“The film, “Eastern State: Living Behind the Walls,” was an exciting part of our Law School’s recent symposium on criminal sentencing, and it became a real catalyst for a profound and spirited exchange between our audience of prosecutors, judges, and academics. The film would be well-received by any audience, but our symposium participants were subject-matter experts, and not afraid to speak their minds, and it is a real testament to the film that it was such a great hit with that group.”
Eastern State: Living Behind the Walls, a feature-length documentary, investigates one of the earliest attempts at prison reform in the United States. Eastern State Penitentiary in Philadelphia opened its doors in 1829 and operated for 142 years. Hundreds of prisons internationally were influenced by the “Pennsylvania System of Reform,” which was based on the theory that criminals could be rehabilitated through solitary confinement. Visitors from around the world, including Charles Dickens and Alexis de Tocqueville, came to see the innovative architecture of the building that was designed to provide a safe place where inmates could reflect, repent and ultimately discover, through solitude, an alternative to a life of crime. The film explores how the revolutionary social experiment gave way to psychological and financial realities, as well as the ways in which our modern day prison system faces the same conflicting objectives of punishment and rehabilitation.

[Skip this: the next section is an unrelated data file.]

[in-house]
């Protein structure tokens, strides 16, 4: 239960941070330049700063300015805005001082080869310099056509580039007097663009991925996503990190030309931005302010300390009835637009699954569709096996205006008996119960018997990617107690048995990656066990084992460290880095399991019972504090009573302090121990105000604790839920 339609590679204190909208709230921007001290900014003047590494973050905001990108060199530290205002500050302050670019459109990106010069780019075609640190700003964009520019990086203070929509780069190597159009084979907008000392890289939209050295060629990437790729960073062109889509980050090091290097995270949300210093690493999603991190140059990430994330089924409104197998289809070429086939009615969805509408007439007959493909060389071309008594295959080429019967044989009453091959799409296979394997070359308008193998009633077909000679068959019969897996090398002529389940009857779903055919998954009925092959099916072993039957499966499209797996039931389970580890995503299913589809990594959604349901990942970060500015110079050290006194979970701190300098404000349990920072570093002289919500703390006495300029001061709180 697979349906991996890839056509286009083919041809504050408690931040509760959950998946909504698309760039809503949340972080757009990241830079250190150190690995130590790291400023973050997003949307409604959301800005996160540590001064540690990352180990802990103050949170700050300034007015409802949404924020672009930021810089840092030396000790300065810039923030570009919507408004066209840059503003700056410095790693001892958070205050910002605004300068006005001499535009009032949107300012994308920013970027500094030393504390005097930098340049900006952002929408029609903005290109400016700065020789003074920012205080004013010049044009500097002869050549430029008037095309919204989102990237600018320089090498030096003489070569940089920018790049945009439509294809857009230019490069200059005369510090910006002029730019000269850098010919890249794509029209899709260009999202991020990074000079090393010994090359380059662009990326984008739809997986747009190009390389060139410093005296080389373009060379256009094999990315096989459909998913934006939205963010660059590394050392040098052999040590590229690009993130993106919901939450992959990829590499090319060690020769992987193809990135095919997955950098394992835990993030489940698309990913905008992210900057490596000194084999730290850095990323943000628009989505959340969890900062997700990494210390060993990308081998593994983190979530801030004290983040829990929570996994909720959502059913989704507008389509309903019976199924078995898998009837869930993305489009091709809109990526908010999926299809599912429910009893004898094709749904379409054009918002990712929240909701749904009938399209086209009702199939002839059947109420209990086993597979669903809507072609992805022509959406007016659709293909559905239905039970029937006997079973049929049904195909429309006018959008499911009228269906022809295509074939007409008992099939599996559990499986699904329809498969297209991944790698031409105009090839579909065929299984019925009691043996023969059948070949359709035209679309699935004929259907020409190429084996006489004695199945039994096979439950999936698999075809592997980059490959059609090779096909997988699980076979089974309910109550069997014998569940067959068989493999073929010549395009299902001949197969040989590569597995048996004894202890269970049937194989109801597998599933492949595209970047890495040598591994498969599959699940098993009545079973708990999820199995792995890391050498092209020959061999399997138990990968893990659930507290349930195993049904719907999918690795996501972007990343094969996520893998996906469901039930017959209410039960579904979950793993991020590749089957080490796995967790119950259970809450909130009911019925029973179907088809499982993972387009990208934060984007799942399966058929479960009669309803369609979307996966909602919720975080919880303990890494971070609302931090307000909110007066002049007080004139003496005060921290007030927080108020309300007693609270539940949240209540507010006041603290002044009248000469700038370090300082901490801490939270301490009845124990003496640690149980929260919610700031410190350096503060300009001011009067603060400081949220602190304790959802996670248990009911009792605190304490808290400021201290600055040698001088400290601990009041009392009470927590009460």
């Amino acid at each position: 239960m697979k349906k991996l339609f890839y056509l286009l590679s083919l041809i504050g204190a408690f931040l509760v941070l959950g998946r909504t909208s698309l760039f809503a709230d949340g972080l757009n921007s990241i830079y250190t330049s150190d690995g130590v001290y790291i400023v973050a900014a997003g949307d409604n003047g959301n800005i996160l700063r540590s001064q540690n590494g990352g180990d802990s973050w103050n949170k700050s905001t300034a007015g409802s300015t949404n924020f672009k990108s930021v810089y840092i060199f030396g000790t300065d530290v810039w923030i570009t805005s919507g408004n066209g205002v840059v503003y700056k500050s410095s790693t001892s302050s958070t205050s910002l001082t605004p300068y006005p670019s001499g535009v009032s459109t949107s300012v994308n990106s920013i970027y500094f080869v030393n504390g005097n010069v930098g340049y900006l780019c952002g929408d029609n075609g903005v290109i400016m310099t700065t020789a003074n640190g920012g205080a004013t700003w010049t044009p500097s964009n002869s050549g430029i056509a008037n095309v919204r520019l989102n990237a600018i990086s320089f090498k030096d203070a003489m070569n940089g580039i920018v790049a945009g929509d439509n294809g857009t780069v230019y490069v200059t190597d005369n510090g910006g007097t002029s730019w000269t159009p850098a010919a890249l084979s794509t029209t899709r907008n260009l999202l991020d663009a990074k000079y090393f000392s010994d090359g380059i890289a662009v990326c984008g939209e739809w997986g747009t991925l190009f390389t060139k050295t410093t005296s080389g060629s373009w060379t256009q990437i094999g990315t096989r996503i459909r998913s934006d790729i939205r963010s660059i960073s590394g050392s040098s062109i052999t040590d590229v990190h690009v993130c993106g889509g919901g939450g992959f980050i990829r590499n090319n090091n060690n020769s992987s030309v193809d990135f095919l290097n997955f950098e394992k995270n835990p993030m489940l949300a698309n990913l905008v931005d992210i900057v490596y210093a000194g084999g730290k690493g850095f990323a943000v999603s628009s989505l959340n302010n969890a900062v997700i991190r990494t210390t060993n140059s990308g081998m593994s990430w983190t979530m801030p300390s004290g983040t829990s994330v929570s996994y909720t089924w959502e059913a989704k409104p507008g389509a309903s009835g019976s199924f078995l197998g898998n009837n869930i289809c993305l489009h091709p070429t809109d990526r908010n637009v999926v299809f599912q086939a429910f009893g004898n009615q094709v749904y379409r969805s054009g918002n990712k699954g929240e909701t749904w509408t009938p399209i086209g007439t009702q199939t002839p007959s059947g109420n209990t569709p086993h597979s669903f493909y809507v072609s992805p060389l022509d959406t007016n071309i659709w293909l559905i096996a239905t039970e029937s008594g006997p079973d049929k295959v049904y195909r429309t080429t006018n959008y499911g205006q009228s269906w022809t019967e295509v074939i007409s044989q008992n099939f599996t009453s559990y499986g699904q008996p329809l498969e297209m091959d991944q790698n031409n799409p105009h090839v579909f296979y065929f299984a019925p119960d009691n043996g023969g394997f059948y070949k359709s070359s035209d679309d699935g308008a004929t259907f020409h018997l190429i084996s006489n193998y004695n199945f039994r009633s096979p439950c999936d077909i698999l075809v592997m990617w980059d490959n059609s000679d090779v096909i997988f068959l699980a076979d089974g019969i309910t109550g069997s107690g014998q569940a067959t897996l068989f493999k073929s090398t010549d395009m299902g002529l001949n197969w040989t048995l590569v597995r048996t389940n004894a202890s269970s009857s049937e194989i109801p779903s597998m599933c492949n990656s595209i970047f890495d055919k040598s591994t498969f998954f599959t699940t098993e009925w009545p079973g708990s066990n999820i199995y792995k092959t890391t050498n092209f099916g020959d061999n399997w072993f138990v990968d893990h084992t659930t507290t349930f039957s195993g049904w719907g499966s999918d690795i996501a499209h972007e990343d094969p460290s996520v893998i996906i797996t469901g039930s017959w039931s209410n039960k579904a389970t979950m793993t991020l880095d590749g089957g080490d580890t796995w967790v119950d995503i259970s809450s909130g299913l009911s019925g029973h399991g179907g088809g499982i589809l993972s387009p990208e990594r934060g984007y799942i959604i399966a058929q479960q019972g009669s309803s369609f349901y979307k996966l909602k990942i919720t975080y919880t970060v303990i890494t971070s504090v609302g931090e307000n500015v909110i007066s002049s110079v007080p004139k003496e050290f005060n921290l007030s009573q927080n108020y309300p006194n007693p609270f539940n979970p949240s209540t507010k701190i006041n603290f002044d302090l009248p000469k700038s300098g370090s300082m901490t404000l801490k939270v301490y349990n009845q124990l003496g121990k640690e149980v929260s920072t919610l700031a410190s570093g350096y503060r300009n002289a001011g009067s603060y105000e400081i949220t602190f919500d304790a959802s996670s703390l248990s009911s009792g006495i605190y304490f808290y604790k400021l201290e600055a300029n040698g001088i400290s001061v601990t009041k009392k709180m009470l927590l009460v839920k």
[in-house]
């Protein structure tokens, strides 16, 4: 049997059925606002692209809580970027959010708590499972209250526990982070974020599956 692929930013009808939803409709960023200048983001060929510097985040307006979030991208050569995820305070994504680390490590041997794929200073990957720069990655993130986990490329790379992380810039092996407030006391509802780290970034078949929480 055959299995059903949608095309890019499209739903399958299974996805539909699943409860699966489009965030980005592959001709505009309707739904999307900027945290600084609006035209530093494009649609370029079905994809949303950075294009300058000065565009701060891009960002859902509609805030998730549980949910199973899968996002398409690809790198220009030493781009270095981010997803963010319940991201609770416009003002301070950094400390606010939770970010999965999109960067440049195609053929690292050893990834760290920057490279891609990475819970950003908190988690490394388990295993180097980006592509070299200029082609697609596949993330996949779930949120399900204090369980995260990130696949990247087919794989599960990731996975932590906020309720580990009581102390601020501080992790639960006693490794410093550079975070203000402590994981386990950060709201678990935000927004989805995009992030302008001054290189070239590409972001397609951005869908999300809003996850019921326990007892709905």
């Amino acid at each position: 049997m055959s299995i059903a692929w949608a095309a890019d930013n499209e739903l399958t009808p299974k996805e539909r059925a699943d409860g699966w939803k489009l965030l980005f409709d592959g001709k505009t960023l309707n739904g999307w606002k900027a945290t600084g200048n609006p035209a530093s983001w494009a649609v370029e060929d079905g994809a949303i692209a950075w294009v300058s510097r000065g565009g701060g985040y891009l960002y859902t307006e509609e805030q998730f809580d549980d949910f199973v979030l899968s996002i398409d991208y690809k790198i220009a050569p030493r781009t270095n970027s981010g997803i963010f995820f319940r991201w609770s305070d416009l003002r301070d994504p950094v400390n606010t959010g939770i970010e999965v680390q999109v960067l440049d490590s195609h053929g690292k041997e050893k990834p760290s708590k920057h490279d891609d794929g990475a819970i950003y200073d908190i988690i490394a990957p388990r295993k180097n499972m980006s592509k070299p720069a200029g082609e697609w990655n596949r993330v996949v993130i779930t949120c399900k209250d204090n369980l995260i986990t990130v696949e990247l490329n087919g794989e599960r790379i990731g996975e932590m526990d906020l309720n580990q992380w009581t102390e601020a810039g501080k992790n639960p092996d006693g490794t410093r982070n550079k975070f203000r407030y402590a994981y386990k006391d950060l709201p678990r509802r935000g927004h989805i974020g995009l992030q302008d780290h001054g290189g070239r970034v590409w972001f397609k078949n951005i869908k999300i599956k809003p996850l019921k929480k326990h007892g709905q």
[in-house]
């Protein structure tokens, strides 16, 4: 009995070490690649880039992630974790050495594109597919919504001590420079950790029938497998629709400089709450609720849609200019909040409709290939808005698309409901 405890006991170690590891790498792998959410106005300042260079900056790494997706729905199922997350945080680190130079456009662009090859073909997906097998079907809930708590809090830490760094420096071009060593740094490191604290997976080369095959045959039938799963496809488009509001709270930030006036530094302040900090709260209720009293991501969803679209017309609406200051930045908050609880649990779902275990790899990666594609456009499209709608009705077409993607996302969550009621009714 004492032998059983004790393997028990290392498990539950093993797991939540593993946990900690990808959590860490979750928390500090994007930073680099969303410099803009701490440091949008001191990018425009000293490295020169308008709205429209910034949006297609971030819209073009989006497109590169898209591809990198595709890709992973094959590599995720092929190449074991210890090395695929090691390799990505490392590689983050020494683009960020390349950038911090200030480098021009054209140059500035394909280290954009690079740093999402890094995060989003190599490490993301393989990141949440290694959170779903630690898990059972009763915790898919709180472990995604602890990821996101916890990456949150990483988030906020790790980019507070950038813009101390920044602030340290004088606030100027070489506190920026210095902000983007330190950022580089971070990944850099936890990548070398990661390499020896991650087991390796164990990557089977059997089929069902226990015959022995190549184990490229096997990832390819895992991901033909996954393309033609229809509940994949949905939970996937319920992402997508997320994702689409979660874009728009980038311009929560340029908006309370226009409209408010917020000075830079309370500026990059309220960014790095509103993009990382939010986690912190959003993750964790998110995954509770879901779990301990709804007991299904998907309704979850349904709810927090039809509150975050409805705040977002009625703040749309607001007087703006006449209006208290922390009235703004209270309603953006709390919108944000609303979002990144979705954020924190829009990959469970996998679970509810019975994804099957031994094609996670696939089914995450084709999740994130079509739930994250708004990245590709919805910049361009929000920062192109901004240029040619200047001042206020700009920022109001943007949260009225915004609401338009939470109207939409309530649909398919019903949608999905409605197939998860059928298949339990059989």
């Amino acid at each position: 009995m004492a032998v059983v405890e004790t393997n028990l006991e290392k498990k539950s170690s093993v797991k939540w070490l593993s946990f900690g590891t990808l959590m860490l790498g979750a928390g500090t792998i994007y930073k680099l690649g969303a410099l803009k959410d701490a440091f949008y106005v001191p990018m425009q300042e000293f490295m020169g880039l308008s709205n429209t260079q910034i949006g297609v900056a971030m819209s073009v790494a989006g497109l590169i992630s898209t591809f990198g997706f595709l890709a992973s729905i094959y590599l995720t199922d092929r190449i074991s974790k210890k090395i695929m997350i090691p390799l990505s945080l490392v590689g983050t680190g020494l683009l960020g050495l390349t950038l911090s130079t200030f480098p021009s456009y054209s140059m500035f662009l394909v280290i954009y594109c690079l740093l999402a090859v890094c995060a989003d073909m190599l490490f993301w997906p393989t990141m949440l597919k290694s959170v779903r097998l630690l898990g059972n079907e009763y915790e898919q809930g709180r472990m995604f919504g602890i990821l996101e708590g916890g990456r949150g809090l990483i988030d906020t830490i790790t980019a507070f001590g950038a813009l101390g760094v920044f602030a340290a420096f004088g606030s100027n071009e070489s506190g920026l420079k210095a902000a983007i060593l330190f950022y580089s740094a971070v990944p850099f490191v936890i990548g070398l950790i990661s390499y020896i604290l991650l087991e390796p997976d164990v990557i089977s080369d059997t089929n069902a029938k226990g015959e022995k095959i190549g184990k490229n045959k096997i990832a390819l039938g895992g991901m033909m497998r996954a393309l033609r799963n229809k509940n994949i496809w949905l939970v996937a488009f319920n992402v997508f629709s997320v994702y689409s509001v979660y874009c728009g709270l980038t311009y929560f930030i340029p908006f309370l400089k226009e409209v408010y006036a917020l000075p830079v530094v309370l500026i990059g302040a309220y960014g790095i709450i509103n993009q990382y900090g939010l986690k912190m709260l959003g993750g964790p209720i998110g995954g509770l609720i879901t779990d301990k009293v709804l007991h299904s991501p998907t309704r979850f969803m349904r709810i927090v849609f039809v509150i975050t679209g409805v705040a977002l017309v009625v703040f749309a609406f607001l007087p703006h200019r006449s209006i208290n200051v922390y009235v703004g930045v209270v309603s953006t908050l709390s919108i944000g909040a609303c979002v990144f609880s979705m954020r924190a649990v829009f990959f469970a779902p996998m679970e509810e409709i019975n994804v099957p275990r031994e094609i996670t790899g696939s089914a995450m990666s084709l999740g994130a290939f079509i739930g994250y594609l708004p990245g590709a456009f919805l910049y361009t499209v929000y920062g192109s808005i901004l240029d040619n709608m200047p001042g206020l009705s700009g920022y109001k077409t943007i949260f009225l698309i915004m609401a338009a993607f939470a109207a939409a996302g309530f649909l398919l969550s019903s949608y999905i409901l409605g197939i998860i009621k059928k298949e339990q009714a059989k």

“Alosi explores key moral and ethical issues related to prison reform at Eastern State Penitentiary, one of first institutions designed for inmate rehabilitation. Intriguingly, that institution’s method of reform is grounded not in psychotherapeutic counseling (as might be expected), but in solitary confinement, originally considered a form of psychological torture but now doled out as punishment – making the penitentiary even more hotly-contested than it might otherwise be. More broadly, Alosi uses his subject to explore the concepts of punishment and reform per se and how they occasionally contradict, and occasionally complement each other behind prison walls.”
The film includes rare archival footage and photography and a never before seen 1929 silent film of prison life at Eastern State.
Run time: 76 minutes